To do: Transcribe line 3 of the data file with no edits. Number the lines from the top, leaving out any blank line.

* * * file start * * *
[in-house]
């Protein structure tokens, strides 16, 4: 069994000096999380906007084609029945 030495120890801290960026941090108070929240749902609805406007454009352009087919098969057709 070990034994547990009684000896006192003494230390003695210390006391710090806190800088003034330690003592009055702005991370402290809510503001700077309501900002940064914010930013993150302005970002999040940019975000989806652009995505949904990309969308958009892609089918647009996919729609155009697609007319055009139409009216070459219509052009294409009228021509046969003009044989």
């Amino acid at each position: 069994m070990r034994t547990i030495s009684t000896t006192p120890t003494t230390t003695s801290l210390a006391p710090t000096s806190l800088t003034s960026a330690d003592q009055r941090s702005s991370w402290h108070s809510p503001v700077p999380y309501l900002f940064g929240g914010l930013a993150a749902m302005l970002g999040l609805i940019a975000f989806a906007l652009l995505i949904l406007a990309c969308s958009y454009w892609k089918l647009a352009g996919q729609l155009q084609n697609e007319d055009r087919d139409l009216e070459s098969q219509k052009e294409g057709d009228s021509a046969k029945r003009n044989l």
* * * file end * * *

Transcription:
């Amino acid at each position: 069994m070990r034994t547990i030495s009684t000896t006192p120890t003494t230390t003695s801290l210390a006391p710090t000096s806190l800088t003034s960026a330690d003592q009055r941090s702005s991370w402290h108070s809510p503001v700077p999380y309501l900002f940064g929240g914010l930013a993150a749902m302005l970002g999040l609805i940019a975000f989806a906007l652009l995505i949904l406007a990309c969308s958009y454009w892609k089918l647009a352009g996919q729609l155009q084609n697609e007319d055009r087919d139409l009216e070459s098969q219509k052009e294409g057709d009228s021509a046969k029945r003009n044989l």